Anyone Can Whistle Review: Oafish’s Revival Justifies the Show’s Neglect
like something as badly dated as the madness of the 1960s? Except perhaps the fuzzy romanticization of mental illness in this decade as a countercultural force, and the belief that women need to be “awakened”. Sadly, the first London revival of a Stephen Sondheim musical after his death last November is this 1964 misfire that confuses the three. Georgie Rankcom’s silly production, replete with downfalls, muggings, and enforced hysteria, makes the show’s relative neglect over the decades seem entirely justified.
To be fair, the problem lies less with Sondheim’s music and lyrics and more with Arthur Laurents’ book, which feels like it was torn down in desperation hours before the first night. In an unnamed and bankrupt American town, corrupt mayor Cora Hoover Hooper and her cronies fake the existence of a healing miracle spring to lure tourists.
Instead, he attracts nurse Fay Apple and her 49 charges from the local mental hospital, known as The Cookie Jar, who mingle with the general population and become indistinguishable from it. Mischievous young intruder J. Bowden Hapgood further confuses the issue. Because, like, who is really crazy, right, man?
Faye falls for Hapgood but can only put aside her sense of “control and order” (for which read that 60s masculine term, “frigidity”) by posing in her underwear and a pink wig in as an outrageously accented Inspector Miracles from Lourdes.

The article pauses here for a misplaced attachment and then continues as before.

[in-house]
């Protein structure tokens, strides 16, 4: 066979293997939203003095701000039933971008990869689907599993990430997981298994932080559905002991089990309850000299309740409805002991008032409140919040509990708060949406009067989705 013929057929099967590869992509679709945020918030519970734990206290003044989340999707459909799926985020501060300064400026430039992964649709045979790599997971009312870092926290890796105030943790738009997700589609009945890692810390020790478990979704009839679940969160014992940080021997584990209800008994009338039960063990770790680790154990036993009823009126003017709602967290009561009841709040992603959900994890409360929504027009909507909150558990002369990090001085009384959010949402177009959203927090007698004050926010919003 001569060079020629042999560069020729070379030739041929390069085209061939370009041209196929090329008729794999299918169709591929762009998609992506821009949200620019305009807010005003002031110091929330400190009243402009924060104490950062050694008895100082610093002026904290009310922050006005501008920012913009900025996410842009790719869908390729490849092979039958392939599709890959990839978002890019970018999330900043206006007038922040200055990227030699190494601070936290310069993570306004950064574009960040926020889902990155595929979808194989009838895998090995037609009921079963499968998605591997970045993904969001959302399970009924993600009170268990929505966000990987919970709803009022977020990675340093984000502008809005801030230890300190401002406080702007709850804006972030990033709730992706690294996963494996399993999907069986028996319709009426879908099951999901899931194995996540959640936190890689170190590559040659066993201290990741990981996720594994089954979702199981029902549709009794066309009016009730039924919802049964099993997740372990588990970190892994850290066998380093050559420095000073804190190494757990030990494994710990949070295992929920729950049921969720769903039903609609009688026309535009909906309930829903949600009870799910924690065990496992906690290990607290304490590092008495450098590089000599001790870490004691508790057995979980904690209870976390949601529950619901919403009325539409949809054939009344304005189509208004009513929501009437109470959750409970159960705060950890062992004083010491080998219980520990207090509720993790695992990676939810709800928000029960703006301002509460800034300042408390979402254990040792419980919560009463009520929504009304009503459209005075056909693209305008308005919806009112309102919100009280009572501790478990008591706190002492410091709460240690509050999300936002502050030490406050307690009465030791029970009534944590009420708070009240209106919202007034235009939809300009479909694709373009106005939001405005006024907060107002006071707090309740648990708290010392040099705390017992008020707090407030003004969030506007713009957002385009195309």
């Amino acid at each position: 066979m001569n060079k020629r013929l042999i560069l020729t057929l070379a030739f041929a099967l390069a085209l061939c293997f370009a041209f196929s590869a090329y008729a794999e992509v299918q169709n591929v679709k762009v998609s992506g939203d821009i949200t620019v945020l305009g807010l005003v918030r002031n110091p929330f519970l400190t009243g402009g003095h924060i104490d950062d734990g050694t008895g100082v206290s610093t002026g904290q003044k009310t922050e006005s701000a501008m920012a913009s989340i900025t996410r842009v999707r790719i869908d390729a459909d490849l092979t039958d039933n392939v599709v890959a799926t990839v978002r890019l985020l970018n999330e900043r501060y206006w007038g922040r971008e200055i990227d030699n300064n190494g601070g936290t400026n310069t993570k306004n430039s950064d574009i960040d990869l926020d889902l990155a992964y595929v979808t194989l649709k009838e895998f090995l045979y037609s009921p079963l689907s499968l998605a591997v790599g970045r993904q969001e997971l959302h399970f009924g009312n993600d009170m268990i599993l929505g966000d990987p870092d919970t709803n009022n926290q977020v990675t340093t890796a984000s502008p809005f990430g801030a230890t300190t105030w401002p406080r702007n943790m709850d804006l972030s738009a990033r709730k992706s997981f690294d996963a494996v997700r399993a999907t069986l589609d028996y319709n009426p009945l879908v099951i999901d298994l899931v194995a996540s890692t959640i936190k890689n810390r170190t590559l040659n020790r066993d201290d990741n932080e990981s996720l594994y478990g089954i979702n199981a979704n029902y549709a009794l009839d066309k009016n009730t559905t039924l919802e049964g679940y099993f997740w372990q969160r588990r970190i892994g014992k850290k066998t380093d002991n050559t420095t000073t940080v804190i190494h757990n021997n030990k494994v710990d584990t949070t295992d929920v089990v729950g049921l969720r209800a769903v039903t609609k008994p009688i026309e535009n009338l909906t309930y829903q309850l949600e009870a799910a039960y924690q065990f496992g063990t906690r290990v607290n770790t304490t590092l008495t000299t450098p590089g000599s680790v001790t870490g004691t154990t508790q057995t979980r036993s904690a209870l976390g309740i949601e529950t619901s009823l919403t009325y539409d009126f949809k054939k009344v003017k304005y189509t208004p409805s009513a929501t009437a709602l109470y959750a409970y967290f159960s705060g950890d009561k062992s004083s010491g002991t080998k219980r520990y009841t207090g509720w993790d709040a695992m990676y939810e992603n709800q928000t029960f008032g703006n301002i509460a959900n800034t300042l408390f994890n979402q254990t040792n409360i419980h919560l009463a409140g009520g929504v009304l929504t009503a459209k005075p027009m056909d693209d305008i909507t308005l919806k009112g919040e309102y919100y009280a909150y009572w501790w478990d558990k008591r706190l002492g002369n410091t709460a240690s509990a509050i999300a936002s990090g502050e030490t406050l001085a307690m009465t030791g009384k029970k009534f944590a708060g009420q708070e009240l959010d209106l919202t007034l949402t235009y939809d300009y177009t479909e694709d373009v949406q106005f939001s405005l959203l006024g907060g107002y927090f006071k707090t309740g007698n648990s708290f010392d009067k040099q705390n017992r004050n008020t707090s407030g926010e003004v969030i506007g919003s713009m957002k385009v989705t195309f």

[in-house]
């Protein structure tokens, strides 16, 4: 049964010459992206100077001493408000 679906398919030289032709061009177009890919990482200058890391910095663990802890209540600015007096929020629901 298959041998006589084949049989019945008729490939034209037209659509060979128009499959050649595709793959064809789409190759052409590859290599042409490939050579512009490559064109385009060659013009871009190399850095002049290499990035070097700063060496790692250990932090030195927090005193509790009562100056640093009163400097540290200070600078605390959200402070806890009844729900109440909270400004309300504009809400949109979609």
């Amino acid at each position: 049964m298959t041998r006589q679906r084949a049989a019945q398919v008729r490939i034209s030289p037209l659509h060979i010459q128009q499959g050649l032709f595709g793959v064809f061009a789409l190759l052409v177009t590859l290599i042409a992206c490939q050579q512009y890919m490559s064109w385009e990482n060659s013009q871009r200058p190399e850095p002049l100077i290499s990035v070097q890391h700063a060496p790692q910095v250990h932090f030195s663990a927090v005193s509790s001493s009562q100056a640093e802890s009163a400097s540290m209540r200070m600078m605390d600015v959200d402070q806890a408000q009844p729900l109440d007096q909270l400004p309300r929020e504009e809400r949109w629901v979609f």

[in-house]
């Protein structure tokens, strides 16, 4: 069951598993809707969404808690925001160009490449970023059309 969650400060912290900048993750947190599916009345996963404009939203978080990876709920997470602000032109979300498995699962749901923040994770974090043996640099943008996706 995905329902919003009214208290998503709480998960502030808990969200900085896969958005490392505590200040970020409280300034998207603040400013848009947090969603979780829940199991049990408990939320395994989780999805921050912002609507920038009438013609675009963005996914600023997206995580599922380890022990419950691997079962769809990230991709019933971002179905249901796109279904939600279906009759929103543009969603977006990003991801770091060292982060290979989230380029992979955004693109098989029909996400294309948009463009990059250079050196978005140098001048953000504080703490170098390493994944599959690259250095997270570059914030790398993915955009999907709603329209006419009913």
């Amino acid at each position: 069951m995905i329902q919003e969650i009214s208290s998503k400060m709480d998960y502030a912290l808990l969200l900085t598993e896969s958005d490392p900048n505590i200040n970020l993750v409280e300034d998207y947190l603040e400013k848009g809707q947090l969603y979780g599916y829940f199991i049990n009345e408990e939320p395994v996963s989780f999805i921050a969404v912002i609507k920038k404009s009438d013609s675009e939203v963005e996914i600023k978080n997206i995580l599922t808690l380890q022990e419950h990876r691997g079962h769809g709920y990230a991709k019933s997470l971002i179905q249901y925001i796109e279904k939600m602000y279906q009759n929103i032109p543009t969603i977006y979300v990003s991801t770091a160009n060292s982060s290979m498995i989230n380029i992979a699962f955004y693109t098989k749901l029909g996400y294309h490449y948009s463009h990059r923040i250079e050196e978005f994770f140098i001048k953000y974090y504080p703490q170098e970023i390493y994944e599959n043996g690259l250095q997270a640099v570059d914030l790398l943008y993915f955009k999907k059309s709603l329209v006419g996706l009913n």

Honestly, where to start? The endless references to “nuts” or meaningless repetitions (“Hello! Hello! Watch cry! Reverse!”) that punctuate the script? The seduction scene where Faye asks Hapgood if ‘e like ‘eeps and ‘uh-ow-you-say-‘eeps? The insane and talkative non-sequences?
Rankcom recruited a partly smooth cast to buttress the idea that it’s a satire of conformity, but otherwise compounds the series’ flaws. The costumes are a gruesome and anachronistic pastiche of hippie clothing. The actors mostly use their own accents but adopt a uniform, desperate and demented air. There is gratuitous harassment from the public.
The show is staged transversely on a low catwalk between two rows of seats, and Natalie Pound’s five-person band frequently drowns out the cast. Too bad because Chrystine Symone as Fay has a great voice, and Alex Young as Cora clearly has some great tips too as well as comedic flair. But they aren’t given enough direction, seeking attention in a sea of rudeness, with newcomer Jordan Broatch simpering Hapgood.
Sondheim? Shit, I almost forgot. The score has lush moments though it often resorts to fanfare cadenzas, and moments of lyrical wit are balanced by silly rhymes (“it’s a sign/it’s divine/it’s a shrine !”). The title track and There Won’t Be Trumpets – which was cut from the original production – have become cabaret favorites for good reason. But there are also good reasons why this show is rarely revived. Rankcom’s production will please Sondheim’s bereaved finalists. Anyone more demanding should give it a body boost.
Southwark Playhouse, until May 7; southwarkplayhouse.co.uk